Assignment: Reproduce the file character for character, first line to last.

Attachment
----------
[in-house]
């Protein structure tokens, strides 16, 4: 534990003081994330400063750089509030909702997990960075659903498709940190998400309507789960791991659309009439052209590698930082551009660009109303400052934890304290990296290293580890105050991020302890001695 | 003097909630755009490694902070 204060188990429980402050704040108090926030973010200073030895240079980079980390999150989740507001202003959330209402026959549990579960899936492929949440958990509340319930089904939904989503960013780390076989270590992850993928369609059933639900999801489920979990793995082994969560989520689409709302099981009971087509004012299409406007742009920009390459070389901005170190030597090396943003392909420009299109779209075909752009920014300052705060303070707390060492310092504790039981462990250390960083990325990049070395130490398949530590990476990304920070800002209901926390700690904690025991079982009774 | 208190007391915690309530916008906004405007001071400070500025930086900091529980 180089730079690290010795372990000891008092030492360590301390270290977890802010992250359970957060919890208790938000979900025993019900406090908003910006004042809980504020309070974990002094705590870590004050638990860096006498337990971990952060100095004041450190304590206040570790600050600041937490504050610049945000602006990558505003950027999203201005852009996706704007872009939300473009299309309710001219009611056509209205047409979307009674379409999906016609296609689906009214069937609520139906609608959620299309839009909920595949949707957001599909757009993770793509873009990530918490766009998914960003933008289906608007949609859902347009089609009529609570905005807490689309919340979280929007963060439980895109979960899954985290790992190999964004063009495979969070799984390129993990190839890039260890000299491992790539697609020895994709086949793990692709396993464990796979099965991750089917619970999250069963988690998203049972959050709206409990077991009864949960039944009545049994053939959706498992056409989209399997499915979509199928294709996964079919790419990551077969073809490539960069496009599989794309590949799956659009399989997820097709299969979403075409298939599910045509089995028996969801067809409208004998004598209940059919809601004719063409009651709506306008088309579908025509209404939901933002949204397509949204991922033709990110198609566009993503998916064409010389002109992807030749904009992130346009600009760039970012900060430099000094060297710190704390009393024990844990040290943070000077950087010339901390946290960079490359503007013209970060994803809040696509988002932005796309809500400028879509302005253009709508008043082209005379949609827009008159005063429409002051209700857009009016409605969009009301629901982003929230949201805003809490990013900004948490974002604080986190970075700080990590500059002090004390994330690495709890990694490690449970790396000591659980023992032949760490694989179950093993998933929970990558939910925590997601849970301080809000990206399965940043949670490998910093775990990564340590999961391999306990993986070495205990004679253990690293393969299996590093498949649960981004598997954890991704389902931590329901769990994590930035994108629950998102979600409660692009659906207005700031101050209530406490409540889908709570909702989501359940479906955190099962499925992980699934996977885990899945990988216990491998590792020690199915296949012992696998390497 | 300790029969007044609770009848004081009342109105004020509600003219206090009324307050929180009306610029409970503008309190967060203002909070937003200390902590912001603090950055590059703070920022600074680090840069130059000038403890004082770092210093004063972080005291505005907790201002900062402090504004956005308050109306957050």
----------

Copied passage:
[in-house]
């Protein structure tokens, strides 16, 4: 534990003081994330400063750089509030909702997990960075659903498709940190998400309507789960791991659309009439052209590698930082551009660009109303400052934890304290990296290293580890105050991020302890001695 | 003097909630755009490694902070 204060188990429980402050704040108090926030973010200073030895240079980079980390999150989740507001202003959330209402026959549990579960899936492929949440958990509340319930089904939904989503960013780390076989270590992850993928369609059933639900999801489920979990793995082994969560989520689409709302099981009971087509004012299409406007742009920009390459070389901005170190030597090396943003392909420009299109779209075909752009920014300052705060303070707390060492310092504790039981462990250390960083990325990049070395130490398949530590990476990304920070800002209901926390700690904690025991079982009774 | 208190007391915690309530916008906004405007001071400070500025930086900091529980 180089730079690290010795372990000891008092030492360590301390270290977890802010992250359970957060919890208790938000979900025993019900406090908003910006004042809980504020309070974990002094705590870590004050638990860096006498337990971990952060100095004041450190304590206040570790600050600041937490504050610049945000602006990558505003950027999203201005852009996706704007872009939300473009299309309710001219009611056509209205047409979307009674379409999906016609296609689906009214069937609520139906609608959620299309839009909920595949949707957001599909757009993770793509873009990530918490766009998914960003933008289906608007949609859902347009089609009529609570905005807490689309919340979280929007963060439980895109979960899954985290790992190999964004063009495979969070799984390129993990190839890039260890000299491992790539697609020895994709086949793990692709396993464990796979099965991750089917619970999250069963988690998203049972959050709206409990077991009864949960039944009545049994053939959706498992056409989209399997499915979509199928294709996964079919790419990551077969073809490539960069496009599989794309590949799956659009399989997820097709299969979403075409298939599910045509089995028996969801067809409208004998004598209940059919809601004719063409009651709506306008088309579908025509209404939901933002949204397509949204991922033709990110198609566009993503998916064409010389002109992807030749904009992130346009600009760039970012900060430099000094060297710190704390009393024990844990040290943070000077950087010339901390946290960079490359503007013209970060994803809040696509988002932005796309809500400028879509302005253009709508008043082209005379949609827009008159005063429409002051209700857009009016409605969009009301629901982003929230949201805003809490990013900004948490974002604080986190970075700080990590500059002090004390994330690495709890990694490690449970790396000591659980023992032949760490694989179950093993998933929970990558939910925590997601849970301080809000990206399965940043949670490998910093775990990564340590999961391999306990993986070495205990004679253990690293393969299996590093498949649960981004598997954890991704389902931590329901769990994590930035994108629950998102979600409660692009659906207005700031101050209530406490409540889908709570909702989501359940479906955190099962499925992980699934996977885990899945990988216990491998590792020690199915296949012992696998390497 | 300790029969007044609770009848004081009342109105004020509600003219206090009324307050929180009306610029409970503008309190967060203002909070937003200390902590912001603090950055590059703070920022600074680090840069130059000038403890004082770092210093004063972080005291505005907790201002900062402090504004956005308050109306957050």